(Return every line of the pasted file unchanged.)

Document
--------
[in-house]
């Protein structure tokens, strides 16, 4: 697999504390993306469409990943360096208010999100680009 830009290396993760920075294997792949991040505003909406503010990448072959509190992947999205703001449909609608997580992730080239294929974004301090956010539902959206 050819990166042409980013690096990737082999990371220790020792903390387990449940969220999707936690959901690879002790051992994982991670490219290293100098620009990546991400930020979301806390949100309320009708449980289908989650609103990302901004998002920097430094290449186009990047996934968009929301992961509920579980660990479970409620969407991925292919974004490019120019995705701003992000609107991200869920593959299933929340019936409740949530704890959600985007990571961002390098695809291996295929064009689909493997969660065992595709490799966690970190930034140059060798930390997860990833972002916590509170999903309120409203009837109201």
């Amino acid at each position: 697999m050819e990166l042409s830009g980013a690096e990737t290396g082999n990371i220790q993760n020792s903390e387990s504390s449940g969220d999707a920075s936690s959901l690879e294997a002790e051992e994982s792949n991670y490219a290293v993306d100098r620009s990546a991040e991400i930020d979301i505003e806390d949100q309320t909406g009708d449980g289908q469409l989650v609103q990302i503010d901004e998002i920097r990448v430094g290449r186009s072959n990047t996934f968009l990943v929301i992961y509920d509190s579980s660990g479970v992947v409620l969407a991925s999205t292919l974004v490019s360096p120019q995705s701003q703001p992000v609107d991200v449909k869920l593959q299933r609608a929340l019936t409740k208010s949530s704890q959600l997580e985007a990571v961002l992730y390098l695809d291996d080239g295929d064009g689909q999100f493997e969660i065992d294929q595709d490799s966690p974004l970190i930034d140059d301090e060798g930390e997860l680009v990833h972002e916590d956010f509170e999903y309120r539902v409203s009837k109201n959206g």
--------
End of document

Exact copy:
[in-house]
């Protein structure tokens, strides 16, 4: 697999504390993306469409990943360096208010999100680009 830009290396993760920075294997792949991040505003909406503010990448072959509190992947999205703001449909609608997580992730080239294929974004301090956010539902959206 050819990166042409980013690096990737082999990371220790020792903390387990449940969220999707936690959901690879002790051992994982991670490219290293100098620009990546991400930020979301806390949100309320009708449980289908989650609103990302901004998002920097430094290449186009990047996934968009929301992961509920579980660990479970409620969407991925292919974004490019120019995705701003992000609107991200869920593959299933929340019936409740949530704890959600985007990571961002390098695809291996295929064009689909493997969660065992595709490799966690970190930034140059060798930390997860990833972002916590509170999903309120409203009837109201």
């Amino acid at each position: 697999m050819e990166l042409s830009g980013a690096e990737t290396g082999n990371i220790q993760n020792s903390e387990s504390s449940g969220d999707a920075s936690s959901l690879e294997a002790e051992e994982s792949n991670y490219a290293v993306d100098r620009s990546a991040e991400i930020d979301i505003e806390d949100q309320t909406g009708d449980g289908q469409l989650v609103q990302i503010d901004e998002i920097r990448v430094g290449r186009s072959n990047t996934f968009l990943v929301i992961y509920d509190s579980s660990g479970v992947v409620l969407a991925s999205t292919l974004v490019s360096p120019q995705s701003q703001p992000v609107d991200v449909k869920l593959q299933r609608a929340l019936t409740k208010s949530s704890q959600l997580e985007a990571v961002l992730y390098l695809d291996d080239g295929d064009g689909q999100f493997e969660i065992d294929q595709d490799s966690p974004l970190i930034d140059d301090e060798g930390e997860l680009v990833h972002e916590d956010f509170e999903y309120r539902v409203s009837k109201n959206g």